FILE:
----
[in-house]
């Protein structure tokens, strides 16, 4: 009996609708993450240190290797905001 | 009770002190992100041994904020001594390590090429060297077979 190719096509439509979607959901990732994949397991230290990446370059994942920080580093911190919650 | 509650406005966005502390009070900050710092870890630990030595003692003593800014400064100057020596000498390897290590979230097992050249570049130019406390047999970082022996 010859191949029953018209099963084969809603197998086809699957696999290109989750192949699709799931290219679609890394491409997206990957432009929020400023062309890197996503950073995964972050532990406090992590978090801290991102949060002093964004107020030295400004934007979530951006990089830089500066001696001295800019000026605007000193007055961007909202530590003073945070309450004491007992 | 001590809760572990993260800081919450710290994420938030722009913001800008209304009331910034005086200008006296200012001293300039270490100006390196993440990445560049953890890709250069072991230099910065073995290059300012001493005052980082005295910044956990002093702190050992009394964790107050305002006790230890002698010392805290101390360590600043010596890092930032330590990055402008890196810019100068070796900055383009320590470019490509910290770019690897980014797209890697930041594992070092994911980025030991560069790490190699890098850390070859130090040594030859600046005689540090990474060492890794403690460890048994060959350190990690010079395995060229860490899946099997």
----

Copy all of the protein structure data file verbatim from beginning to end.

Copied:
[in-house]
């Protein structure tokens, strides 16, 4: 009996609708993450240190290797905001 | 009770002190992100041994904020001594390590090429060297077979 190719096509439509979607959901990732994949397991230290990446370059994942920080580093911190919650 | 509650406005966005502390009070900050710092870890630990030595003692003593800014400064100057020596000498390897290590979230097992050249570049130019406390047999970082022996 010859191949029953018209099963084969809603197998086809699957696999290109989750192949699709799931290219679609890394491409997206990957432009929020400023062309890197996503950073995964972050532990406090992590978090801290991102949060002093964004107020030295400004934007979530951006990089830089500066001696001295800019000026605007000193007055961007909202530590003073945070309450004491007992 | 001590809760572990993260800081919450710290994420938030722009913001800008209304009331910034005086200008006296200012001293300039270490100006390196993440990445560049953890890709250069072991230099910065073995290059300012001493005052980082005295910044956990002093702190050992009394964790107050305002006790230890002698010392805290101390360590600043010596890092930032330590990055402008890196810019100068070796900055383009320590470019490509910290770019690897980014797209890697930041594992070092994911980025030991560069790490190699890098850390070859130090040594030859600046005689540090990474060492890794403690460890048994060959350190990690010079395995060229860490899946099997």